17.00     Mountain Flowers – special guest speaker Mike Scott

BSBI / BSS Scottish Annual Meeting 2016

Just over 110 members enjoyed a packed day of talks, workshops, exhibits and meeting friends at the 2016 event which was held at Battleby Conference Centre, Perth on the 5th of November.

The highlight was the main talk on Aliens in the British Flora by Professor Mick Crawley. Mick is a brilliant and very entertaining speaker and introduced us to interesting concepts such as ‘enemy release’ whereby species that have left behind in their native environments most or all of their specialist natural enemies are able to thrive. He observed that some habitats are apparently more easily colonised by aliens than others e.g. waste ground and the built environment, compared with bog and salt marsh for example and concluded that relatively few alien plant species are invasive of semi-natural habitats in Britain. It was amazing to learn that the cost of removal of invasive species at the London Olympic 2012 site was £70 million and concluded that a few alien species are likely to prove to be extremely expensive to control. His talk showed us that studying aliens give us very interesting insights into plant ecology and evolution. You can see a pdf version of Mick’s talk or indeed many of the other Scottish Annual Meetings talks by clicking the links below.

10.15     Welcome & Introduction – John Faulkner, BSBI President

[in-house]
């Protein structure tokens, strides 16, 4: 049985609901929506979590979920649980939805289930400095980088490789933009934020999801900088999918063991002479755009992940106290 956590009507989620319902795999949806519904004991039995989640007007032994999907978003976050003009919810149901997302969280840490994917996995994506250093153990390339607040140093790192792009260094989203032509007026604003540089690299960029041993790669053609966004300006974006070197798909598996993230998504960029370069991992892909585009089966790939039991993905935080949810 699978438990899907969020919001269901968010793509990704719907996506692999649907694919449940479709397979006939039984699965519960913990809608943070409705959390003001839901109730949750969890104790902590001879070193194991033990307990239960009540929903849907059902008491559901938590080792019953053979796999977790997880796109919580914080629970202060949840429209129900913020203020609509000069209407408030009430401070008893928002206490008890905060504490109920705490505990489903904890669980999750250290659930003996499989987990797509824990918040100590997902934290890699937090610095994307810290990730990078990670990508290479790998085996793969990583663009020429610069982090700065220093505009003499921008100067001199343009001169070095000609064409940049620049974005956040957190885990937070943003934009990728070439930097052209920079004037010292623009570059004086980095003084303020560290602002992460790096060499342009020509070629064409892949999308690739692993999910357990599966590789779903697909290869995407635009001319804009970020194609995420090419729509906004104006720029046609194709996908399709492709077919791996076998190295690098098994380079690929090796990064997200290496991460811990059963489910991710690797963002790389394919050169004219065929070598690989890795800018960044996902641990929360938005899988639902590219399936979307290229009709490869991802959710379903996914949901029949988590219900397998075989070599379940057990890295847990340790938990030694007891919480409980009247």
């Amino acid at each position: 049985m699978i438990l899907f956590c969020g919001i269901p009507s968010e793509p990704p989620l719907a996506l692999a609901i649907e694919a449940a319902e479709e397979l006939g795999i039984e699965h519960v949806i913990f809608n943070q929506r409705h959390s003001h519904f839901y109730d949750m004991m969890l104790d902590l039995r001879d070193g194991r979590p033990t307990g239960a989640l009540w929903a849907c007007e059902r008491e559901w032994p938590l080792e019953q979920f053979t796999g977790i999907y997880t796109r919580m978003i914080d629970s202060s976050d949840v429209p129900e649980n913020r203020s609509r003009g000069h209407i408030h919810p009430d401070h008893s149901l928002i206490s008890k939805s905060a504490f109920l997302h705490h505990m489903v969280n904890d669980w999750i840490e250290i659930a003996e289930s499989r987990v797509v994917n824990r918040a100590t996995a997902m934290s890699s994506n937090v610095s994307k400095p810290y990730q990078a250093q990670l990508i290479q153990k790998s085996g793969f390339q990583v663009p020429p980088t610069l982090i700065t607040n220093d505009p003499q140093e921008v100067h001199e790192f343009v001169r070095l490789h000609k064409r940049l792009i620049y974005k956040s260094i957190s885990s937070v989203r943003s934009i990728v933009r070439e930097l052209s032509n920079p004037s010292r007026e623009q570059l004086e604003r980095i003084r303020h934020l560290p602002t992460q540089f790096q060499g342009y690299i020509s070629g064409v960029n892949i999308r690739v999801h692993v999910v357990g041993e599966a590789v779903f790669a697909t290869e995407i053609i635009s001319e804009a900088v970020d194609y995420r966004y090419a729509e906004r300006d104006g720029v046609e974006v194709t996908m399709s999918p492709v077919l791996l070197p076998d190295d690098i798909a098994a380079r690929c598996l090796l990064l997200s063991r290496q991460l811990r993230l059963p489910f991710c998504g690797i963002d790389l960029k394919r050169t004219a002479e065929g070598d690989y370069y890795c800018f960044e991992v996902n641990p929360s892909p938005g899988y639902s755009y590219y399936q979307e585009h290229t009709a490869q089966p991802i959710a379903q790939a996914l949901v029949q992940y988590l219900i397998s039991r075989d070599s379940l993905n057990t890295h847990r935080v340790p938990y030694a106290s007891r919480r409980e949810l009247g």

10.25     The BSBI Scottish Year – Robin Payne, Chairman, BSBI Committee for Scotland

10.50     The BSS Report – John Grace, BSS President

11.30     Atlas 2020 – Progress Report – Jim McIntosh, BSBI Scottish Officer

11.45     Atlas Recording in the Cairngorm National Park - Andy Amphlett, BSBI Recorder Banffshire

14.00    How I became a botanist - Michael Braithwaite, BSBI Recorder Emeritus

14.15     The sunny sides of summits - Jay Mackinnon, Lecturer, Edinburgh Napier University

14.30     A year in the life of a Scottish Recorder - Stephen Bungard, BSBI Recorder North Ebudes

14.45     The biggest problems in European fern taxonomy?  - Fred Rumsey, NHM & BPS President

17.00     Main talk: Aliens in the British Flora, Professor Mick Crawley

The other great highlight of the day was the mini-workshops.  We offered six – two on popular taxonomic problems such as Identifying Agrostis (Arthur Copping) or Distinguishing Scaly Male-fern species (Fred Rumsey); three giving Introductions to Sedges (Chris Metherell), Stoneworts (Claudia Ferguson-Smyth) and microscope techniques (Sandy Edwards) respectively; and one giving members a chance to feedback on the BSBI Review. Handouts are available for some of these - just click the link. 

Thirty exhibitors mounted a tremendous display of botanical discovery and endeavour across Scotland and further afield. Read the Abstracts summarising their exhibits.

The day closed with the announcement of the winners of the BSBI Photographic Competition and then dinner together before we all headed home. A thoroughly enjoyable day for Scottish botanists and their guests from further afield.